Last summer I spent many of my evenings listening to the voices of the multivocational ministers that had agreed to participate in the Canadian Multivocational Ministry Project. I was working on transcribing recorded interviews to pass along to the research team for analysis. A few nights a week, after my 1-year-old son was in bed
This blog post is a reflection in response to the book The Church of Us vs. Them by David Fitch. Read Bernard Tam's book review here. Borrowing from Soren Kierkegaard titled book, Either/Or, I feel like I want to do a follow-up post on the review of The Church of Us Vs.
This blog post is a book review of The Church of Us vs. Them by David Fitch, a good friend of the New Leaf Network. Also, read this reflection from Bernard Tam in response to his review: Reimagining the Church of Us Vs Them The new book The Church of Us Vs.
These last few weeks have been a large scale experiment in ecclesiology. As we boil down what we think the church is so we can "do it online" - we are revealing what we consider to be the essence of the church.
This isn't what I intended to write. I had it all planned out—really, I did. I was going to write about Jean Vanier, the Canadian philosopher and Catholic layperson who founded L'Arche, an intentional community where adults with intellectual disabilities could live alongside those without disabilities. In his theory and his praxis, Vanier shaped disability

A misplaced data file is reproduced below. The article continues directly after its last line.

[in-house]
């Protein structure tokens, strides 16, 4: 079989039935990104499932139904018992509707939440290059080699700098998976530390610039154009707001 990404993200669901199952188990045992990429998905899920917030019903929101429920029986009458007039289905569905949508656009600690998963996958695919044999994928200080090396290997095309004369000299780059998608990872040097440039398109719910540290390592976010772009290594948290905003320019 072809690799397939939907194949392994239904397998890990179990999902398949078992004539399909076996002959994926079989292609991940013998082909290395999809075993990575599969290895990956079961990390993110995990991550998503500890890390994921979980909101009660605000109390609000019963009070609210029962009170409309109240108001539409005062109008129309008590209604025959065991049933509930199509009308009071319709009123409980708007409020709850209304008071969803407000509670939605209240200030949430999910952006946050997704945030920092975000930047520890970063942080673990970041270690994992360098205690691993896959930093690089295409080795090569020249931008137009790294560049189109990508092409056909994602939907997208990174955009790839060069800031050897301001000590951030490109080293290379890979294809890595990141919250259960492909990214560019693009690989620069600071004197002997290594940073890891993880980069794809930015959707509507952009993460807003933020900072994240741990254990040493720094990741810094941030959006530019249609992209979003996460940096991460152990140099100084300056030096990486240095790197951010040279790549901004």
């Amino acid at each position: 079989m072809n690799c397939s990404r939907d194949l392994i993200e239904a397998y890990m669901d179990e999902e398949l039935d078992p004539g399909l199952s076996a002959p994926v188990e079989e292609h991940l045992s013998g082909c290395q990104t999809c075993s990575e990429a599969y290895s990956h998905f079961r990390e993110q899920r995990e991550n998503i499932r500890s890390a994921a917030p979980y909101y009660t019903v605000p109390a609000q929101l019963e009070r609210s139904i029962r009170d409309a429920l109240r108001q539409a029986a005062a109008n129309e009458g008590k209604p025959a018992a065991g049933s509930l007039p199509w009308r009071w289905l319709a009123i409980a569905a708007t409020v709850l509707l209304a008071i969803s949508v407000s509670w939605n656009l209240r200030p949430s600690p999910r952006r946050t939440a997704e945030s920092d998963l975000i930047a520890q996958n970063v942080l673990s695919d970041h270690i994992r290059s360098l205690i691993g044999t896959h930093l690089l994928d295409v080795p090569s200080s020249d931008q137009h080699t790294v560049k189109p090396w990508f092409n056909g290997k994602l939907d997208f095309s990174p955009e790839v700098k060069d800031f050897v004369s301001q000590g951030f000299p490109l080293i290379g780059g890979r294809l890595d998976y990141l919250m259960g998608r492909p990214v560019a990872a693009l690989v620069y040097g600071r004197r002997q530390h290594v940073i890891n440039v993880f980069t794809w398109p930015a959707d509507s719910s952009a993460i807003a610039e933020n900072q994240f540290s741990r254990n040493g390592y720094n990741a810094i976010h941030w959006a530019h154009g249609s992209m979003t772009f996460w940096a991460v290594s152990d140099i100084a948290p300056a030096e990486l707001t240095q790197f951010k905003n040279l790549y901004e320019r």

One summer when I worked at camp, there was something that happened that became one of our favourite laugh-out-loud stories. It involved a sweet little boy whose name
I’ve been out in Winnipeg this week attending a pastor’s conference on faith formation in a secular age. At one point during yesterday’s proceedings, the keynote speaker, Andrew Root, asked a couple of gut-level questions. Why does faith formation seem so hard in this time and place? Why does it feel so hard to be a pastor in this time and place?
For the first time in nearly 3 years my current church plant, Cypher Church, held what I’ll call a “conventional” worship service. You know the one: 5 songs, 1 by Hillsong, announcements, and a sermon
It is 1936. I live near the Red River in Winnipeg. I am a brown woman looking for safety in a land that's fast becoming white. After residential school, I married into a minning family, married a handsome husband, married a white Christian man. I was poor and